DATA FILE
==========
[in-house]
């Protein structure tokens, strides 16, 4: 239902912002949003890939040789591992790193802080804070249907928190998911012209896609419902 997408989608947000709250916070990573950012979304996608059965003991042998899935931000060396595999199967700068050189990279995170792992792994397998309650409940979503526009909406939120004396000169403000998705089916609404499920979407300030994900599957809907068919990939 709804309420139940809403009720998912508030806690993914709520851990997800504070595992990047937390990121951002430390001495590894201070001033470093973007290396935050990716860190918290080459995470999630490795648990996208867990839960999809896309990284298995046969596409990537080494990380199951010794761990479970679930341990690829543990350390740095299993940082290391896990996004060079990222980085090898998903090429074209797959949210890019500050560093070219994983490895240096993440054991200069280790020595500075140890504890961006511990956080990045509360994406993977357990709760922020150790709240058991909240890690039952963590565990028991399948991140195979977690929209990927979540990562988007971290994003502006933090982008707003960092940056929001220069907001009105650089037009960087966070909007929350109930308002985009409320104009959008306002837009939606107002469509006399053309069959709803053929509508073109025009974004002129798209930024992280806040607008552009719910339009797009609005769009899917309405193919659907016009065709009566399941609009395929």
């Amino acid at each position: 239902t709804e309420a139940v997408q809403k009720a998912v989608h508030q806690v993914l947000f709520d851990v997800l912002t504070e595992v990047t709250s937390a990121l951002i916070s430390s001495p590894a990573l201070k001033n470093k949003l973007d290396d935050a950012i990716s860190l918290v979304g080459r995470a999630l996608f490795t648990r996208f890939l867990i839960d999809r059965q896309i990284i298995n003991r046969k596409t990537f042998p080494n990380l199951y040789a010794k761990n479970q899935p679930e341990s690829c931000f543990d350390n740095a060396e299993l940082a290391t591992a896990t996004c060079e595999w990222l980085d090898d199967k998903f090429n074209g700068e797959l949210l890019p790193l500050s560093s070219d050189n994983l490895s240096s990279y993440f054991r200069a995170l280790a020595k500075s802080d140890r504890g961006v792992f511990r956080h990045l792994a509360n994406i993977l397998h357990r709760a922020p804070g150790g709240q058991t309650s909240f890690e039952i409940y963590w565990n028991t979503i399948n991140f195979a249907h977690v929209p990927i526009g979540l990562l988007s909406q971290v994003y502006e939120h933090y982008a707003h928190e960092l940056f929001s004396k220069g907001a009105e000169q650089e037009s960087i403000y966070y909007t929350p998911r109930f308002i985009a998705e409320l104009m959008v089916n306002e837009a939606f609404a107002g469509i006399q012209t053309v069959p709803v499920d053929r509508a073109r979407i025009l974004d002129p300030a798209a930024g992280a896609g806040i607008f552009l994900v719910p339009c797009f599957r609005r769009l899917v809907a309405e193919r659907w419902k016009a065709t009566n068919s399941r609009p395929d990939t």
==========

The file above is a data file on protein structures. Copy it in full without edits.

[in-house]
């Protein structure tokens, strides 16, 4: 239902912002949003890939040789591992790193802080804070249907928190998911012209896609419902 997408989608947000709250916070990573950012979304996608059965003991042998899935931000060396595999199967700068050189990279995170792992792994397998309650409940979503526009909406939120004396000169403000998705089916609404499920979407300030994900599957809907068919990939 709804309420139940809403009720998912508030806690993914709520851990997800504070595992990047937390990121951002430390001495590894201070001033470093973007290396935050990716860190918290080459995470999630490795648990996208867990839960999809896309990284298995046969596409990537080494990380199951010794761990479970679930341990690829543990350390740095299993940082290391896990996004060079990222980085090898998903090429074209797959949210890019500050560093070219994983490895240096993440054991200069280790020595500075140890504890961006511990956080990045509360994406993977357990709760922020150790709240058991909240890690039952963590565990028991399948991140195979977690929209990927979540990562988007971290994003502006933090982008707003960092940056929001220069907001009105650089037009960087966070909007929350109930308002985009409320104009959008306002837009939606107002469509006399053309069959709803053929509508073109025009974004002129798209930024992280806040607008552009719910339009797009609005769009899917309405193919659907016009065709009566399941609009395929």
């Amino acid at each position: 239902t709804e309420a139940v997408q809403k009720a998912v989608h508030q806690v993914l947000f709520d851990v997800l912002t504070e595992v990047t709250s937390a990121l951002i916070s430390s001495p590894a990573l201070k001033n470093k949003l973007d290396d935050a950012i990716s860190l918290v979304g080459r995470a999630l996608f490795t648990r996208f890939l867990i839960d999809r059965q896309i990284i298995n003991r046969k596409t990537f042998p080494n990380l199951y040789a010794k761990n479970q899935p679930e341990s690829c931000f543990d350390n740095a060396e299993l940082a290391t591992a896990t996004c060079e595999w990222l980085d090898d199967k998903f090429n074209g700068e797959l949210l890019p790193l500050s560093s070219d050189n994983l490895s240096s990279y993440f054991r200069a995170l280790a020595k500075s802080d140890r504890g961006v792992f511990r956080h990045l792994a509360n994406i993977l397998h357990r709760a922020p804070g150790g709240q058991t309650s909240f890690e039952i409940y963590w565990n028991t979503i399948n991140f195979a249907h977690v929209p990927i526009g979540l990562l988007s909406q971290v994003y502006e939120h933090y982008a707003h928190e960092l940056f929001s004396k220069g907001a009105e000169q650089e037009s960087i403000y966070y909007t929350p998911r109930f308002i985009a998705e409320l104009m959008v089916n306002e837009a939606f609404a107002g469509i006399q012209t053309v069959p709803v499920d053929r509508a073109r979407i025009l974004d002129p300030a798209a930024g992280a896609g806040i607008f552009l994900v719910p339009c797009f599957r609005r769009l899917v809907a309405e193919r659907w419902k016009a065709t009566n068919s399941r609009p395929d990939t």